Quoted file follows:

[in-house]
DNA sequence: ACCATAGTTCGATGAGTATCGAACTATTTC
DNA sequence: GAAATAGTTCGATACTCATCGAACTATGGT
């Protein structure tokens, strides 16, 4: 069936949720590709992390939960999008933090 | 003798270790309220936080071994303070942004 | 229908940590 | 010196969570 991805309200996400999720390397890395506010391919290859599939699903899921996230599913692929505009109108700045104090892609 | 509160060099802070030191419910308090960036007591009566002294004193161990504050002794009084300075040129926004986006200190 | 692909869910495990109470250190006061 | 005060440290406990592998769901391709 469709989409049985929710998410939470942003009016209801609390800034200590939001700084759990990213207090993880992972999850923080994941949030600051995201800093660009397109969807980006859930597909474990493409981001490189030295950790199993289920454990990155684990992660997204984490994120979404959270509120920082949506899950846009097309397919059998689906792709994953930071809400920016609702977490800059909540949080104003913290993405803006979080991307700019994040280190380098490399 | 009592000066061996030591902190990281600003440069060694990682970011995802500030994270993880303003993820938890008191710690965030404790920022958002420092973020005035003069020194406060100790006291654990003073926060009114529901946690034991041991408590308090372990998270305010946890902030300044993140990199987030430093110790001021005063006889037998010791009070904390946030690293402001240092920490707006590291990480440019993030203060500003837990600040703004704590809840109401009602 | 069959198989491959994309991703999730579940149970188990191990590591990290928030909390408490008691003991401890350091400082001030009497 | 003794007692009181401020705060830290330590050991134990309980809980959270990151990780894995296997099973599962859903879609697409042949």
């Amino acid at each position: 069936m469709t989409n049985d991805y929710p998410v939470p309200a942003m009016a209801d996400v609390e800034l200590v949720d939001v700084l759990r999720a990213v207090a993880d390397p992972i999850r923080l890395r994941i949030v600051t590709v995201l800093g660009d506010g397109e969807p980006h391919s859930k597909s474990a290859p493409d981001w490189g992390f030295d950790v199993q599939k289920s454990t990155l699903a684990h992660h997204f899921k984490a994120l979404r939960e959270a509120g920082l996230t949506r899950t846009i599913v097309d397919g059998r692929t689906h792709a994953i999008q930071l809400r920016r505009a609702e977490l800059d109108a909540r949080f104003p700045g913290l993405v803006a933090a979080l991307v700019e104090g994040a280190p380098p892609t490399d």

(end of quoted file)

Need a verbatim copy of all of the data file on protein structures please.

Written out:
[in-house]
DNA sequence: ACCATAGTTCGATGAGTATCGAACTATTTC
DNA sequence: GAAATAGTTCGATACTCATCGAACTATGGT
């Protein structure tokens, strides 16, 4: 069936949720590709992390939960999008933090 | 003798270790309220936080071994303070942004 | 229908940590 | 010196969570 991805309200996400999720390397890395506010391919290859599939699903899921996230599913692929505009109108700045104090892609 | 509160060099802070030191419910308090960036007591009566002294004193161990504050002794009084300075040129926004986006200190 | 692909869910495990109470250190006061 | 005060440290406990592998769901391709 469709989409049985929710998410939470942003009016209801609390800034200590939001700084759990990213207090993880992972999850923080994941949030600051995201800093660009397109969807980006859930597909474990493409981001490189030295950790199993289920454990990155684990992660997204984490994120979404959270509120920082949506899950846009097309397919059998689906792709994953930071809400920016609702977490800059909540949080104003913290993405803006979080991307700019994040280190380098490399 | 009592000066061996030591902190990281600003440069060694990682970011995802500030994270993880303003993820938890008191710690965030404790920022958002420092973020005035003069020194406060100790006291654990003073926060009114529901946690034991041991408590308090372990998270305010946890902030300044993140990199987030430093110790001021005063006889037998010791009070904390946030690293402001240092920490707006590291990480440019993030203060500003837990600040703004704590809840109401009602 | 069959198989491959994309991703999730579940149970188990191990590591990290928030909390408490008691003991401890350091400082001030009497 | 003794007692009181401020705060830290330590050991134990309980809980959270990151990780894995296997099973599962859903879609697409042949």
């Amino acid at each position: 069936m469709t989409n049985d991805y929710p998410v939470p309200a942003m009016a209801d996400v609390e800034l200590v949720d939001v700084l759990r999720a990213v207090a993880d390397p992972i999850r923080l890395r994941i949030v600051t590709v995201l800093g660009d506010g397109e969807p980006h391919s859930k597909s474990a290859p493409d981001w490189g992390f030295d950790v199993q599939k289920s454990t990155l699903a684990h992660h997204f899921k984490a994120l979404r939960e959270a509120g920082l996230t949506r899950t846009i599913v097309d397919g059998r692929t689906h792709a994953i999008q930071l809400r920016r505009a609702e977490l800059d109108a909540r949080f104003p700045g913290l993405v803006a933090a979080l991307v700019e104090g994040a280190p380098p892609t490399d």